February is all about hearts. Whether it’s defined by Cupid’s
bow, a box of chocolates, Valentine’s Day or simply the color red, the month is
the celebration of the heart.
The best gift you can give yourself during the month of
February is a healthy heart. Adopting a healthy lifestyle today can help you
keep a strong heart in the future.
First, take a look at sobering information from the Centers
for Disease Control and Prevention. Heart disease is the leading cause of death
in the United States for both men and women.
Americans die every year from heart disease. That is 30 percent of all deaths. The most
common type of heart disease in the U.S. is coronary heart disease, which can
lead to heart attacks.
But it doesn’t have to be that way. “Ninety-five percent of heart disease is either
preventable or treatable based on how we live,” said Dr. Sheila Khianey, a cardiologist at
Novant Health UVA Health System Haymarket Medical Center and Novant Health UVA Health System Prince William MedicalCenter.
Heart disease can be prevented through some lifestyle changes in diet, exercise and other controllable factors. In fact, 80
percent of deaths from coronary artery disease were caused by preventable
factors, according to the CDC. Show yourself some love by following these suggestions:
Monitor your blood pressure. Check your
blood pressure on a regular basis either at home, at a pharmacy or at a
doctor’s office. Ideal blood pressure
for an adult is a reading showing less than 120 systolic and 80 diastolic, or
120 over 80.
Get your cholesterol checked. The CDC
recommends having your health care team test your blood at least once every
Eat a healthy diet. Choosing to eat fresh fruit and vegetables can help combat heart disease as
these foods are low in saturated fat and high in fiber, which is good for
“Food is medicine,” Khianey said. “You need good nutrition
to be healthy, feel good and fight disease.”
The doctor recommends seven servings primarily of fruit and
vegetables and reducing sugar and simple carbs in your diet. “This will greatly
reduce the bad fats in your blood that lead to heart disease,” she said.
Reduce your sodium intake. Sodium can elevate your blood pressure. Aim for a
diet low in sodium which has 2 grams of sodium or less. Start by cutting back
on processed foods and eating at fast food restaurants.
Maintain a healthy weight. Being overweight or obese can increase your risk for heart disease.
The federal government estimates that
one-third of adults, or 78 million Americans are obese. To determine whether your weight is in the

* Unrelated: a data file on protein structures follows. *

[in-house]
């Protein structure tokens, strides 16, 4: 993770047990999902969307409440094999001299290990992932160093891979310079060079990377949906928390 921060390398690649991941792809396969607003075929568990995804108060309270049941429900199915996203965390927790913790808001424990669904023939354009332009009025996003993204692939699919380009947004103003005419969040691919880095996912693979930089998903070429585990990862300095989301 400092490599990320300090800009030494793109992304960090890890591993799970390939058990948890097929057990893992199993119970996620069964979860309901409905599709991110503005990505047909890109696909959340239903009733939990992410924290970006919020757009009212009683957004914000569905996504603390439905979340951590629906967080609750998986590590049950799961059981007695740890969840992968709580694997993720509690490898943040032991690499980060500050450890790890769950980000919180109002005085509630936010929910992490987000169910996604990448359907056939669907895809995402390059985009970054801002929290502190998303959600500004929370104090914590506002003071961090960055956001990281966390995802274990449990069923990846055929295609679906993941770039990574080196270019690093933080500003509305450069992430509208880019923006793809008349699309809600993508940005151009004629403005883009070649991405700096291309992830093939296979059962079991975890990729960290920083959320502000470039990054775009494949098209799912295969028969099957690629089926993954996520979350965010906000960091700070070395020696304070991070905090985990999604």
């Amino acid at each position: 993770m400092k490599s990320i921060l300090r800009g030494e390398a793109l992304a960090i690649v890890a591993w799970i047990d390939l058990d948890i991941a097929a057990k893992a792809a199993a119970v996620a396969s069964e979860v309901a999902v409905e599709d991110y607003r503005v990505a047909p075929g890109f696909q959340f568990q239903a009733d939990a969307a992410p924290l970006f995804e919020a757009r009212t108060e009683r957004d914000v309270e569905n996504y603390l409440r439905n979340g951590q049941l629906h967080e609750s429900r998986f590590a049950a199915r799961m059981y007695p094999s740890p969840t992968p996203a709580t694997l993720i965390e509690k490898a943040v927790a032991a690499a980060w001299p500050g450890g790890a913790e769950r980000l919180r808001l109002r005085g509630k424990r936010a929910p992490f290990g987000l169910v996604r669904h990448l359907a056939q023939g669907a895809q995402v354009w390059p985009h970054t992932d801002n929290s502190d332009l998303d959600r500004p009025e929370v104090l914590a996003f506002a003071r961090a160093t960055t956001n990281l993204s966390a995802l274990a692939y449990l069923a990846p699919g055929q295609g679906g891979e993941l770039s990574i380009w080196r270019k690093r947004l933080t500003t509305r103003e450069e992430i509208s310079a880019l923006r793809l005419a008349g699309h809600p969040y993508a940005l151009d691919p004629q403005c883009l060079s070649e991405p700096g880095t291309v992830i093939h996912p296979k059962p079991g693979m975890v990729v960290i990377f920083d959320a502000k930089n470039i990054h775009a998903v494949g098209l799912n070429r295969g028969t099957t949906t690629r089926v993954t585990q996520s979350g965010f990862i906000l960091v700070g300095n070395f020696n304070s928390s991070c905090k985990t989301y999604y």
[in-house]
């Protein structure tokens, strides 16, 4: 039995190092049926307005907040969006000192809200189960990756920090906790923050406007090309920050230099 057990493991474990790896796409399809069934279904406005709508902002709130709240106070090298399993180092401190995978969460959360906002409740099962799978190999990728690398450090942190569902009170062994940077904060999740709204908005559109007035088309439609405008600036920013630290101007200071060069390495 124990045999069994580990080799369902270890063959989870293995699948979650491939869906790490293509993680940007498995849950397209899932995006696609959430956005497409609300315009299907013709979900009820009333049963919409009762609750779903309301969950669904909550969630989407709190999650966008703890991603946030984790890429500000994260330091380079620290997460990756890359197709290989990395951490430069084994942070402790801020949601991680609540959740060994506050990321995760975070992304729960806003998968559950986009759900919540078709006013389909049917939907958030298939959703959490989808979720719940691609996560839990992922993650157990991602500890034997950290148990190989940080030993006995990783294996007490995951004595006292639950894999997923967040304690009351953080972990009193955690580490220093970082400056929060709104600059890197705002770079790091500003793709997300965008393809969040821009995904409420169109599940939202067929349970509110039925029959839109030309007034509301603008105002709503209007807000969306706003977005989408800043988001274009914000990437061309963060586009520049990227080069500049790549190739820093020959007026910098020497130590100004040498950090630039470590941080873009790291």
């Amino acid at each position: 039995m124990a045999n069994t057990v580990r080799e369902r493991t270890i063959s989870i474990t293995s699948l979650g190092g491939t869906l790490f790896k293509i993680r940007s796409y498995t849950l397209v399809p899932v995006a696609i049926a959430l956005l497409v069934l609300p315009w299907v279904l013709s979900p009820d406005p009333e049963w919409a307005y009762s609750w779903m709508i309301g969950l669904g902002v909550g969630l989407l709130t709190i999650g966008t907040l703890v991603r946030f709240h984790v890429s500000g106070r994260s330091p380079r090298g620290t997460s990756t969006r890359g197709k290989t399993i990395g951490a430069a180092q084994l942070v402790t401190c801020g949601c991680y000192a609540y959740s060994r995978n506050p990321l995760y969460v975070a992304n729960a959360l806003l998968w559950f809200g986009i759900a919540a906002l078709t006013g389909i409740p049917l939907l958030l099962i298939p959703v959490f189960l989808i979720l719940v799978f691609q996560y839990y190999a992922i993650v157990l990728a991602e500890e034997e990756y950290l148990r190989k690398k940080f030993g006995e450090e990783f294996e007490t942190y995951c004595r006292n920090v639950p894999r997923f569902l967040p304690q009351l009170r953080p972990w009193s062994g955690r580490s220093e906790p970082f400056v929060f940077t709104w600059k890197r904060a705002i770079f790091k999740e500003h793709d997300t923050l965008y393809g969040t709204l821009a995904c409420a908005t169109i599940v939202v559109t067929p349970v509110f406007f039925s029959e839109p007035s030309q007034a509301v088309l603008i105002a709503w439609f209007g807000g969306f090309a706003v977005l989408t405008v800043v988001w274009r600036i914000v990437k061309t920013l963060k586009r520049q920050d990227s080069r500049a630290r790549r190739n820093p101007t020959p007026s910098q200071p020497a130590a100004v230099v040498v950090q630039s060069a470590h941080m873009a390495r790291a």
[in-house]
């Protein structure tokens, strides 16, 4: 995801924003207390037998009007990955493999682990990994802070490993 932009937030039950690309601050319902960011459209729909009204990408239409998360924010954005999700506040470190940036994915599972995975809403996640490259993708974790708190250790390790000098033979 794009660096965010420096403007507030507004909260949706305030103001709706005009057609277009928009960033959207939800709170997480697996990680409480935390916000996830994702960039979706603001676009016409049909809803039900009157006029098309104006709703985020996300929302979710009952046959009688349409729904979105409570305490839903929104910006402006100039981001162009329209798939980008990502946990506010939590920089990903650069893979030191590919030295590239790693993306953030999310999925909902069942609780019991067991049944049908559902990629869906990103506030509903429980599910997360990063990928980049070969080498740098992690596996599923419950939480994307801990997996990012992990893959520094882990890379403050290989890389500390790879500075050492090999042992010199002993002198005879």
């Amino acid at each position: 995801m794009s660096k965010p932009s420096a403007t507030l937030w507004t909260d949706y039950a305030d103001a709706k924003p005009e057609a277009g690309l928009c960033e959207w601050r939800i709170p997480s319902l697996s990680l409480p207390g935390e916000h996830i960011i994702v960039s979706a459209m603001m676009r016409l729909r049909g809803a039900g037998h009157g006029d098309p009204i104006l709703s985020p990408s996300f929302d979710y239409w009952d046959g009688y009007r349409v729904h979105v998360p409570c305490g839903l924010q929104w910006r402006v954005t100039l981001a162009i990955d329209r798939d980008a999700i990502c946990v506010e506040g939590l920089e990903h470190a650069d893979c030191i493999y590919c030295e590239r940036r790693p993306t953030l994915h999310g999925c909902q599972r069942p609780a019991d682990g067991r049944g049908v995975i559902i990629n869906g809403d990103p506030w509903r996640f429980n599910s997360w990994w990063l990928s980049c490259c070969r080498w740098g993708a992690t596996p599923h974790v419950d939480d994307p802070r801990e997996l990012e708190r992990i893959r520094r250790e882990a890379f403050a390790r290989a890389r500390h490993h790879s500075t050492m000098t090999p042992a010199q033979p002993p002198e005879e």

healthy range, calculate your body
Exercise regularly. Physical activity can help you maintain a healthy weight, lower your
cholesterol and blood pressure.
Plus, exercise reduces stress. “It
improves your sleep, focus, your mood and metabolism,” Khianey said. “It keeps the blood vessels
in our heart – and all over our body – healthy by making them flexible and stronger.”
Khianey recommends 30 minutes of exercise a day. “Think of
it as revving the engine of your body,” she said. “You know you are getting a
good workout when you get your heart rate up and break a sweat.”
Power walking is a great exercise, the doctor added.
Quit smoking. Smoking
a person’s risk for coronary heart disease by 2-4 times. “Smoking damages
your blood vessels from head to toe,” Khianey said. “By quitting, you can
restore the health of your blood vessels and prevent life-threatening medical
Get a good night’s sleep. Good sleep has many health benefits including better blood pressure
and cholesterol levels, according to the doctor. “With good sleep, your
metabolism is higher and you feel less hungry,” she said.
Limit alcohol use.
Drinking too heavily can raise blood pressure. One drink is equivalent to one,
12-ounce beer, a 5-ounce glass of wine or 1.5 ounces of 80-proof liquor.
Risk of heart disease varies from individual to
individual. Having a close relative with
heart disease puts you at higher risk.
Race and ethnicity can also impact your risk of disease. Nearly
44 percent of African American men and 48 percent of African American women have some type of
cardiovascular disease. While some factors are out of your control, take charge
of those changes you can make to improve your heart health.
Find additional health and wellness tips at NovantHealth.org/RemarkableYou.